Unrealized Ideal: 40 Years After a Seminal Declaration on Religious Freedom

Unrealized Ideal: 40 Years After a Seminal Declaration on Religious Freedom

Monday, November 29, 2021

By: Knox Thames

Anniversaries serve as natural inflection points, opportunities for introspection, to take stock and to consider where to go next. November 25 marked the 40th anniversary of the 1981 U.N. Declaration on the Elimination of All Forms of Intolerance and of Discrimination Based on Religion or Belief. Despite its unwieldy name, the aim was simple: to promote freedom of religion or belief and condemn discrimination based on faith. The 1981 Declaration was a culmination of almost four decades of U.N. efforts to develop international legal protections for freedom of belief to defend minorities from persecution. Forty years later, however, almost two-thirds of humanity live in countries with restrictions on the practice of faith.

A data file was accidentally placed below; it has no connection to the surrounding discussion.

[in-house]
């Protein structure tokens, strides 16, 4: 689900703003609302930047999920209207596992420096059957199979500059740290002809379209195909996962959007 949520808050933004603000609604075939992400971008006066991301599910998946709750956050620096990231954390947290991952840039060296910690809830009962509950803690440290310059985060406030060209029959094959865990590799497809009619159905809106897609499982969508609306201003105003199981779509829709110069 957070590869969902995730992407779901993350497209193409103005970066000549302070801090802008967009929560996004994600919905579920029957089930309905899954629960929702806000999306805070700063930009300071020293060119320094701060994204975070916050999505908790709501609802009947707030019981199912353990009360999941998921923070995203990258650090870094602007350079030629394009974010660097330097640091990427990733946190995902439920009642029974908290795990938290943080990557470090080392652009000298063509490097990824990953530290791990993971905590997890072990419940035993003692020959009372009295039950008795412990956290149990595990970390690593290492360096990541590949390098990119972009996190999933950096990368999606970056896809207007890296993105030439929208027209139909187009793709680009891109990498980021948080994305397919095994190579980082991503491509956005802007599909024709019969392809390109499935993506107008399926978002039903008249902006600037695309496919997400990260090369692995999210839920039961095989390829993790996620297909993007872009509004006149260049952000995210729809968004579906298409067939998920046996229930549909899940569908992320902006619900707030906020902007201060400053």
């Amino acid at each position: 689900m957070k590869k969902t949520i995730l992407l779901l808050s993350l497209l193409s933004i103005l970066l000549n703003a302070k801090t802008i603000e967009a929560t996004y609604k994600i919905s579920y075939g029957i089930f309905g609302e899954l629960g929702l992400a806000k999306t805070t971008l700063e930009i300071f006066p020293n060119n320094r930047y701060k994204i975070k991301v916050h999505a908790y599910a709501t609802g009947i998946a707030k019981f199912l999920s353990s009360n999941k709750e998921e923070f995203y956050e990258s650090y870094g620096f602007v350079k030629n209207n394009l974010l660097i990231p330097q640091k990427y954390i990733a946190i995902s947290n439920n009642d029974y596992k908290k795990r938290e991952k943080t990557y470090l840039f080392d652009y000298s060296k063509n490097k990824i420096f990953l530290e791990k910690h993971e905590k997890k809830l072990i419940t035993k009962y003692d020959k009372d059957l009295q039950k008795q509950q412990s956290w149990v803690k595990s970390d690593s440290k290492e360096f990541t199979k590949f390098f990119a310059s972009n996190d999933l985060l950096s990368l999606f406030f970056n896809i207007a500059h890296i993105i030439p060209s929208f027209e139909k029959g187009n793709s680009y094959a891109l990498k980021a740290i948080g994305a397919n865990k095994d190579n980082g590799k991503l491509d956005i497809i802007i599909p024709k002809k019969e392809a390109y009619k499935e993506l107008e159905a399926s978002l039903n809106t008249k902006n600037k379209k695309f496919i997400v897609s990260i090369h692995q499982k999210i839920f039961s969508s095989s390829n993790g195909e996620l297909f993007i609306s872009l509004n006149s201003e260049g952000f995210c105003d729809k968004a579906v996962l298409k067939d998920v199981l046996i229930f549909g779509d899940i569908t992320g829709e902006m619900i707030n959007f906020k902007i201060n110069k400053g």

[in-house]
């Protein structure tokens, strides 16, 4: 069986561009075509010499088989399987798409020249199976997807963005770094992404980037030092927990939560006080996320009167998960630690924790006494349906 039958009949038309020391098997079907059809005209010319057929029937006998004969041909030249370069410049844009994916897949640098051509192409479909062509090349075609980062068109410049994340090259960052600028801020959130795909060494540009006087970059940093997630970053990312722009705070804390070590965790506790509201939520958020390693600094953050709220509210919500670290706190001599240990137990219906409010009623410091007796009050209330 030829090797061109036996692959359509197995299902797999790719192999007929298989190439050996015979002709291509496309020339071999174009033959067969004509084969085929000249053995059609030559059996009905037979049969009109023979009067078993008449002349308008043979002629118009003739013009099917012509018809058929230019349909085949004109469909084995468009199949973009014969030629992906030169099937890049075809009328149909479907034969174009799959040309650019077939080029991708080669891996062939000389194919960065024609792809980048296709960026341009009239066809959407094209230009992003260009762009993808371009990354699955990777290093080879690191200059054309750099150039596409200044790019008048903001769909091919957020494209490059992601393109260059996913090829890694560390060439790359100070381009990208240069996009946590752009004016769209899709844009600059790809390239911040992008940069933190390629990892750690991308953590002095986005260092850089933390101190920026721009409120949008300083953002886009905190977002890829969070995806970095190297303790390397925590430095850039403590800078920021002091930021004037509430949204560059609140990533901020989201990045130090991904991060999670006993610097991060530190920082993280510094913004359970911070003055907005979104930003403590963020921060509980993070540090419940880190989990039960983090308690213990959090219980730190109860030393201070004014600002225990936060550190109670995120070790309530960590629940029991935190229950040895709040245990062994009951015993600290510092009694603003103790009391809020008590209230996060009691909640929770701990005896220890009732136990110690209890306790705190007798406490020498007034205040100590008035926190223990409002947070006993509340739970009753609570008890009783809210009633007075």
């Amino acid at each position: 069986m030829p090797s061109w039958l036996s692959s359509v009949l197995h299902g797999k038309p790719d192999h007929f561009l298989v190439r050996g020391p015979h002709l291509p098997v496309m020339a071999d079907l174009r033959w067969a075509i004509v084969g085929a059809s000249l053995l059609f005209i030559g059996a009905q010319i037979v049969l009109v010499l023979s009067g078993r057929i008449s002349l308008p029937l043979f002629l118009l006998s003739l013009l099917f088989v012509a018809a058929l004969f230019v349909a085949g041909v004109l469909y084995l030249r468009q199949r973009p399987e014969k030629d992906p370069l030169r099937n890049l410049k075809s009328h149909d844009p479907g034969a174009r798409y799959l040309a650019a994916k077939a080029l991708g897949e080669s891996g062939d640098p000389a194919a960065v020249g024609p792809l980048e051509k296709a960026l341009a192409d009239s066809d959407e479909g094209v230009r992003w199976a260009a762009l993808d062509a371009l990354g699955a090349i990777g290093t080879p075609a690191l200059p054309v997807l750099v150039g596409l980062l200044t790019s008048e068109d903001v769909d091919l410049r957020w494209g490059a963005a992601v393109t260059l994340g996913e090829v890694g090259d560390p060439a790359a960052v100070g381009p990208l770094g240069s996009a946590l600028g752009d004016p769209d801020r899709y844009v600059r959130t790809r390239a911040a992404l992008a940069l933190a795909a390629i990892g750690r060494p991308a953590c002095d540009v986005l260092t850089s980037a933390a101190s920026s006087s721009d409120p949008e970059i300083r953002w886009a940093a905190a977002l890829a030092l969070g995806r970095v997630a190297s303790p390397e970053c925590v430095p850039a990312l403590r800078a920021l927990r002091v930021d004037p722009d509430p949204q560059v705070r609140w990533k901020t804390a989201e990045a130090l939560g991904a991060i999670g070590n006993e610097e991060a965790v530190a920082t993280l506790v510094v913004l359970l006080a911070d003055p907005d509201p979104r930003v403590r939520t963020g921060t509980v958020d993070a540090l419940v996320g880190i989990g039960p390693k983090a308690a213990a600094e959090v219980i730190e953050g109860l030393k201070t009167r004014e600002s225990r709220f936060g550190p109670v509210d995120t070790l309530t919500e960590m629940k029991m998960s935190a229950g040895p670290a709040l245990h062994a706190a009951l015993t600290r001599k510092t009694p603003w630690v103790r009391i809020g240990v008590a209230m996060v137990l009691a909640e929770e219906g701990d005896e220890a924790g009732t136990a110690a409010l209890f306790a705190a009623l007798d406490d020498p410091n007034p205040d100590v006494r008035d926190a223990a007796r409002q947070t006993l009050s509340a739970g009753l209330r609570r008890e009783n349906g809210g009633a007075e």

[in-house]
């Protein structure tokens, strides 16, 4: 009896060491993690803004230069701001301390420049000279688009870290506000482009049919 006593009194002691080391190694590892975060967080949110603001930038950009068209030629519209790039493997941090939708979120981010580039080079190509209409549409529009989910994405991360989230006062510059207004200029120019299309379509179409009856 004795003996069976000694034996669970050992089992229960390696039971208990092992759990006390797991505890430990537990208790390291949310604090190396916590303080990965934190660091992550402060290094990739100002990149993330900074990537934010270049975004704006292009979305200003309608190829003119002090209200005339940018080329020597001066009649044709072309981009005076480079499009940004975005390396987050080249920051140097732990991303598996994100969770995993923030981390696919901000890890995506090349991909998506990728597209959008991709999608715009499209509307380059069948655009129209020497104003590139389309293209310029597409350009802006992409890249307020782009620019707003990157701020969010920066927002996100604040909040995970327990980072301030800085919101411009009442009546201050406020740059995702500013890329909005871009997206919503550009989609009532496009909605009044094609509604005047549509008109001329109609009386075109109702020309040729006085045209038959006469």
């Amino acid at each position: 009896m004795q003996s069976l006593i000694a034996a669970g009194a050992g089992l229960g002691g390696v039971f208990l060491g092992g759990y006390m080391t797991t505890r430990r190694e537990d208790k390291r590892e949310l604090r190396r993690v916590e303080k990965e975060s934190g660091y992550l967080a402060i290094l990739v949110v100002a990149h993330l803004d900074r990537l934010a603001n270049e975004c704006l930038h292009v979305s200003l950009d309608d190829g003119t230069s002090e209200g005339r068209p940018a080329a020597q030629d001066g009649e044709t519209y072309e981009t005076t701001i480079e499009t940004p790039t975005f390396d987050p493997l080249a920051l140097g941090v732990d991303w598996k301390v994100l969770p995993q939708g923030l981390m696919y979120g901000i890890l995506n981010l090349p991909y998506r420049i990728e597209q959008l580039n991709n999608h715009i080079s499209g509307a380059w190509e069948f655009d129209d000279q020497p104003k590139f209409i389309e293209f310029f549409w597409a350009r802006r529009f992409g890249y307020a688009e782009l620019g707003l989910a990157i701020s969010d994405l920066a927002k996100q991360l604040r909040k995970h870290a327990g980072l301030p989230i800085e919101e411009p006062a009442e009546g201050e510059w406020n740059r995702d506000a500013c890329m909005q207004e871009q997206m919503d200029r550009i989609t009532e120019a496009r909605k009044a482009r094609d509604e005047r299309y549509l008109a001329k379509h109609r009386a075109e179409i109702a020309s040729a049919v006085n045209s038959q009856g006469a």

Type: Analysis and Commentary

ReligionHuman Rights

Many Venezuelans Choose a Flawed Election Over No Election

Many Venezuelans Choose a Flawed Election Over No Election

Tuesday, November 23, 2021

By: Ana Caridad;  Keith Mines

Venezuelans elected governors, mayors and local officials November 21 in a vote condemned by many as stacked hopelessly against the opposition or simply fraudulent. An increased turnout over elections last year appears to reflect many Venezuelans’ growing belief that they have gained little with voting boycotts. They believe participation in even a flawed election advances the concept of “re-institutionalization,” which aims to progressively reform the machinery of democracy after years in which it has been undermined by the ruling party. Advocates of this strategy say that restoring democracy must be a long game of incremental advances.

Type: Analysis and Commentary

Democracy & Governance

Advancing Global Peace and Security through Religious Engagement: Lessons to Improve U.S. Policy

Advancing Global Peace and Security through Religious Engagement: Lessons to Improve U.S. Policy